2.  Narrative – Story: Tell your reader what happened over a certain period of time, while also using a variety of story elements, along with story structure and sequencing.

  • Basic Story Elements: character, setting, problem, and solution.
  • Advanced Story Elements: characters, setting, plot, problem, conflict, point of view, change over time, theme, literary techniques, and resolution.

3.  Narrative – Informational: Tell your reader what happened over a certain period of time, while also making sure that your reader gets the most important information, and the information that he or she is looking for.

4.  Descriptive: Create a mental picture or image in your reader’s mind. Help your reader visualize, experience, and feel by making events, things, and people seem real. Description often uses sensory details. Webster’s Definition: A sketch or account of anything in words; a picture or representation in language; a listing or numbering (enumeration) of the essential qualities of a thing or species.

5.  Argument: Provide evidence and give reasons in order to prove claims. Prove to your reader that things are as you say they are.

6.  Opinion: CCSS uses the term “opinion” in the place of argument for grades K-5. Being able to support an opinion is a nice stepping stone to more advanced argument writing. Truth be told, when students write a nice opinion piece with support, it’s quite likely that they have also written a rather nice argument.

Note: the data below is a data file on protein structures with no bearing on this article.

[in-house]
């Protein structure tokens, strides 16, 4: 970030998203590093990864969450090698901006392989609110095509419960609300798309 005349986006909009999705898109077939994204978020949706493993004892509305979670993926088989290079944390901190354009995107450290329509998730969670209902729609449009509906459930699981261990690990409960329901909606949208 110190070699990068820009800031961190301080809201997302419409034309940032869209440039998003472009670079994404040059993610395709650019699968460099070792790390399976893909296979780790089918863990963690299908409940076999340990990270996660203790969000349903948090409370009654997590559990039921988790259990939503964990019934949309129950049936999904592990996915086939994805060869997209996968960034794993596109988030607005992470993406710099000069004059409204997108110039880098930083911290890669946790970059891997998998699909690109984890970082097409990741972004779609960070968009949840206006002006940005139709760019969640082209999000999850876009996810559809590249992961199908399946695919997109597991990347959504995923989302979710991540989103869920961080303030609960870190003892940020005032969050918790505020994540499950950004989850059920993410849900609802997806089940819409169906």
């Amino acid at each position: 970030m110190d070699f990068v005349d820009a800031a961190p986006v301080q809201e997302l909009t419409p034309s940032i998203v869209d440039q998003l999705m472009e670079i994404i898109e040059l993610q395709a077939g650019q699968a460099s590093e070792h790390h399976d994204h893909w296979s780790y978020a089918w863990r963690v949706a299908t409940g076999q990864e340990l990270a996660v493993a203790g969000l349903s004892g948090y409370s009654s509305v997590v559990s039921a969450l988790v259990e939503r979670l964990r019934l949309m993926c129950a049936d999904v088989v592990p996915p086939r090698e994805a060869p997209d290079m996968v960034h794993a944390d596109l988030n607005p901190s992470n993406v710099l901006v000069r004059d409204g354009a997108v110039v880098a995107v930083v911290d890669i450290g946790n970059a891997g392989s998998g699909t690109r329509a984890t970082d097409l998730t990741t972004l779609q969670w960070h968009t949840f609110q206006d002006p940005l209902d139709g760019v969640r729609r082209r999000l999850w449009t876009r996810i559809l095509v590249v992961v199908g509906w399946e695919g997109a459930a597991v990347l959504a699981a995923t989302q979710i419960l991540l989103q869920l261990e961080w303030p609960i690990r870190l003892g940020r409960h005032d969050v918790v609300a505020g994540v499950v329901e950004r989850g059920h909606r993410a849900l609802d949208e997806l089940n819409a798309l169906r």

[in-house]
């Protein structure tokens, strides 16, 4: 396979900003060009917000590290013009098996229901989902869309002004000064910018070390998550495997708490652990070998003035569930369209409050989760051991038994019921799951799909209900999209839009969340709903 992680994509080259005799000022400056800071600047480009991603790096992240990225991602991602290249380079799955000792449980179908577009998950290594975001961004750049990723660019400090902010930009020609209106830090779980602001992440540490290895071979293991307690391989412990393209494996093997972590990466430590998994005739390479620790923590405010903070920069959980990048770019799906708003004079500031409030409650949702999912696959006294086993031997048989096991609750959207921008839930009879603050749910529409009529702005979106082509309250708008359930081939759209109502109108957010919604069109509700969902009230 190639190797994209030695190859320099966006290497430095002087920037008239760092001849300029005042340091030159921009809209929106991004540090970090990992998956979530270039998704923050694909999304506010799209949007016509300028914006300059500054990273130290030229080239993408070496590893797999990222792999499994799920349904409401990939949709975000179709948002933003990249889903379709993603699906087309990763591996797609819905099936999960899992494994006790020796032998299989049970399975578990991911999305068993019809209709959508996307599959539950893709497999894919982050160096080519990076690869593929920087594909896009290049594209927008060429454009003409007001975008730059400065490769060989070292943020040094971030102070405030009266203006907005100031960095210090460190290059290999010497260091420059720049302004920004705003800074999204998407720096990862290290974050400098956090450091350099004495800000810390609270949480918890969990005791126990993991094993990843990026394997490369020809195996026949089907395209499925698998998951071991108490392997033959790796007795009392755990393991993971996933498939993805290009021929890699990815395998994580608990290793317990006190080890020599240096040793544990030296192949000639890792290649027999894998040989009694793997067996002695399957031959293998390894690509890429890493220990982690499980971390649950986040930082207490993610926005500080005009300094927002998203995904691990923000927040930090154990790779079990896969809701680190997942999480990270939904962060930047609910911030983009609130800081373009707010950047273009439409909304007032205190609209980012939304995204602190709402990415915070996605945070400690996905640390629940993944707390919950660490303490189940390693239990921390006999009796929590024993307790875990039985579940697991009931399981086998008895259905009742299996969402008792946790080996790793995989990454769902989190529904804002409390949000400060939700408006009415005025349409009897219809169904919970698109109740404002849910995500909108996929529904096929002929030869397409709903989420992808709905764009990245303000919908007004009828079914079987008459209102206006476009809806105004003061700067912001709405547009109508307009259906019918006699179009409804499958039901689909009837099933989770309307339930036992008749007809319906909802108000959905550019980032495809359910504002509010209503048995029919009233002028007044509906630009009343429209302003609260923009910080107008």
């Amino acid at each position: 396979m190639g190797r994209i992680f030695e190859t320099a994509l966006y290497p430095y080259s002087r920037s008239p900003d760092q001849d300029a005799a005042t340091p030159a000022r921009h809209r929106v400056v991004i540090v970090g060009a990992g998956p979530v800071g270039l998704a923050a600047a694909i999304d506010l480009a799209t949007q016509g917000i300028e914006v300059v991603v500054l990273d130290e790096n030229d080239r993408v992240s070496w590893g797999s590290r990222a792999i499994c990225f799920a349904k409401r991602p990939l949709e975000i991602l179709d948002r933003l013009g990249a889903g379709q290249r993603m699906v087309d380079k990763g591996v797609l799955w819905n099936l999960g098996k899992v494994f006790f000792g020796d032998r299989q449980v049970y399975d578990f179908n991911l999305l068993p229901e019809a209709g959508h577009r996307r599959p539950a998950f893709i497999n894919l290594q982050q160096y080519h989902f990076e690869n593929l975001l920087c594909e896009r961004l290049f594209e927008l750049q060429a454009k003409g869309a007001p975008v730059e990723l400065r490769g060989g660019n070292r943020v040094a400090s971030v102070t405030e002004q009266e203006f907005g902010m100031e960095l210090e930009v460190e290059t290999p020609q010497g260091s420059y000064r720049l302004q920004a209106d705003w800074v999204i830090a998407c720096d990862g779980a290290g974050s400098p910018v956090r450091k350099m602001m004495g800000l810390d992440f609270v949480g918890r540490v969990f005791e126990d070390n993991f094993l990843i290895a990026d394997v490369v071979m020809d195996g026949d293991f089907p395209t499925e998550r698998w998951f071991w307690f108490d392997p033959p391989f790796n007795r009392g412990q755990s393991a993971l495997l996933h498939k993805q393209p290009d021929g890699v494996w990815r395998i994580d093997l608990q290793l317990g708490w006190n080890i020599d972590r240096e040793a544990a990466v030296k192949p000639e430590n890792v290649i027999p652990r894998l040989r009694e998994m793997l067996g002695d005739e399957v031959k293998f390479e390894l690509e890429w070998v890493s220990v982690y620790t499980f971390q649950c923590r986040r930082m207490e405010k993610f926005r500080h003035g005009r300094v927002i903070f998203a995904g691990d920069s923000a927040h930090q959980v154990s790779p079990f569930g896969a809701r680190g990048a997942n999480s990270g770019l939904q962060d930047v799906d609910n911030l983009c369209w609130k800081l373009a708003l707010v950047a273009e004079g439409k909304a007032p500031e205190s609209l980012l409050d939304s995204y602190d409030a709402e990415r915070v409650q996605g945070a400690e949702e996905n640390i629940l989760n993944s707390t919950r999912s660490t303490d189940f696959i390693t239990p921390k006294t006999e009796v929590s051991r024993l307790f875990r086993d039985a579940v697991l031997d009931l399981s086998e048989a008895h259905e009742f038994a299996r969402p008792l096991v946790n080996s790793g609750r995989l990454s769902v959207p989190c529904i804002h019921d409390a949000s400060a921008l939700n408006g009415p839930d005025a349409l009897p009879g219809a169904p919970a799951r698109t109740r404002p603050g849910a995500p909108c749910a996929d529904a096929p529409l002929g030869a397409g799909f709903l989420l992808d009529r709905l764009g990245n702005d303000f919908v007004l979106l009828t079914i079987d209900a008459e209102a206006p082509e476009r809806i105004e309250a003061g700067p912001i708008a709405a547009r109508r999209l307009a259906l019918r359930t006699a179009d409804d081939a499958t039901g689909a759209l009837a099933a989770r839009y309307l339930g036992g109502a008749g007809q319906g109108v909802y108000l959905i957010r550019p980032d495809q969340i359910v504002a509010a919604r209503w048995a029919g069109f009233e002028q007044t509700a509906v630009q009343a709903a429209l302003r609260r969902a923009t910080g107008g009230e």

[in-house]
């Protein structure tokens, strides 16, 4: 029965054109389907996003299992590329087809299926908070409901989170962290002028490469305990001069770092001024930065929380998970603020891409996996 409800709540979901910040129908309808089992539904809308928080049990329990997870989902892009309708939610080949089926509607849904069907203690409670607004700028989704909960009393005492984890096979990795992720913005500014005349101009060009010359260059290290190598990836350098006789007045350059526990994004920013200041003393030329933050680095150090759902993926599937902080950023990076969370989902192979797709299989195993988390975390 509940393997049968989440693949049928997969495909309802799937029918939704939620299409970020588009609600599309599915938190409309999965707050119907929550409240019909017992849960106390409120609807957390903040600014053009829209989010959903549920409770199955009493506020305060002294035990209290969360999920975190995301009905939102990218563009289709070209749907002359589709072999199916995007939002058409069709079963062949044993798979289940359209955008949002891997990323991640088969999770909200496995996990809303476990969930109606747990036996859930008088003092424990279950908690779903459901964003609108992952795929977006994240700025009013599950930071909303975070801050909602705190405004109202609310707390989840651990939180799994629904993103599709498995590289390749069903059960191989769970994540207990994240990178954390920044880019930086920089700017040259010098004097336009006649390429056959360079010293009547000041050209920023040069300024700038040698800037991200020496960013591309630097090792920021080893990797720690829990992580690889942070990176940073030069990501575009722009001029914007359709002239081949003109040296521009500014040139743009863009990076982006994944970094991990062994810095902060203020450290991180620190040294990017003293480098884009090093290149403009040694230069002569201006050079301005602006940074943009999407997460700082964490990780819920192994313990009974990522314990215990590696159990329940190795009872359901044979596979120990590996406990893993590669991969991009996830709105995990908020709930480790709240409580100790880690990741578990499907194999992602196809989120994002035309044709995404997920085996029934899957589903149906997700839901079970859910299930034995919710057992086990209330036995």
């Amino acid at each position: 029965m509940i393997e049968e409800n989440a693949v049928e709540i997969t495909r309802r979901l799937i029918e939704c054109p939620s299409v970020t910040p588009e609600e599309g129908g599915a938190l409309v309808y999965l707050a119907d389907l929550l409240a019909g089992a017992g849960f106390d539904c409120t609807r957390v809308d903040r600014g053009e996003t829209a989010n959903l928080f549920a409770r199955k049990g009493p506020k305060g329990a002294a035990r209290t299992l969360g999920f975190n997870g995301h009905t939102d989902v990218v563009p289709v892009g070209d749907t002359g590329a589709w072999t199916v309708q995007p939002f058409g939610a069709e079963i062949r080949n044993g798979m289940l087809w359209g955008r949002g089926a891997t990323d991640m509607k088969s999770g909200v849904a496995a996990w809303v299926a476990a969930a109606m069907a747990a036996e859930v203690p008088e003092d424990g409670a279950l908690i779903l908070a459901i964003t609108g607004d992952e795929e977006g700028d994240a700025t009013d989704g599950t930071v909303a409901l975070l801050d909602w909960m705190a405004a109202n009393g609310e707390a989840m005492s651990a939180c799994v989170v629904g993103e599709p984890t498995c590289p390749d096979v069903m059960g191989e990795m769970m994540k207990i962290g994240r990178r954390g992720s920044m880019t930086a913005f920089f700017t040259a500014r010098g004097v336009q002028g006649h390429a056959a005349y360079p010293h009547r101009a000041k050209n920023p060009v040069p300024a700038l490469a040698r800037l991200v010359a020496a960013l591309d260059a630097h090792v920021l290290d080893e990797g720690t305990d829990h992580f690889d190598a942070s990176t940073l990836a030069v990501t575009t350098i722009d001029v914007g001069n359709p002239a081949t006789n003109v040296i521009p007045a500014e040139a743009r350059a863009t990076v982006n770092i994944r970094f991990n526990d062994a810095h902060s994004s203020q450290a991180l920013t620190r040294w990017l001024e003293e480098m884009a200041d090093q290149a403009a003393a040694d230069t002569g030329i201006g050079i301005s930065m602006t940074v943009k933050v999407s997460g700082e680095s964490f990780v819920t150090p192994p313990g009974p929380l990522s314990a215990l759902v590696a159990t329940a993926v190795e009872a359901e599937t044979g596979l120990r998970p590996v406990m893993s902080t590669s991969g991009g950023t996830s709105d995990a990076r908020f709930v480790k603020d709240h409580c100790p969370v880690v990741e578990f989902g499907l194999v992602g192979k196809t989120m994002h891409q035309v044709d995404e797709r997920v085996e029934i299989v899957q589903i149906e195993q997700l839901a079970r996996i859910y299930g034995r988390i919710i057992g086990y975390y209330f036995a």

7.  Persuasive: The CCSS made the correct choice by using the term argument over persuasive writing. A narrative story with a point, offering money, having authority, and many psychological techniques are all very persuasive. In fact, few things are more persuasive. However, in school we should be teaching students to persuade through logical argument and through force of writing style. The CCSS decision will hopefully put the issue to rest, and will help steer student learners in a more appropriate academic direction. Put simply, over the last 100 years, we have learned so much about how to really persuade people, that to continue to use the word persuade as a formal academic term is confusing to students. Google search “persuasive techniques” or “how to persuade.” What you will find is extremely fascinating, but it is not what K-12 students need to learn. However, persuade and persuasive are still useful words, and I do still use them because they help students understand how to argue well.

Rhetorical modes (also known as modes of discourse) describe the variety, conventions, and purposes of the major kinds of language-based communication, particularly writing and speaking. Four of the most common rhetorical modes and their purpose are narration, description, exposition, and argumentation.


Further information: Exposition (narrative)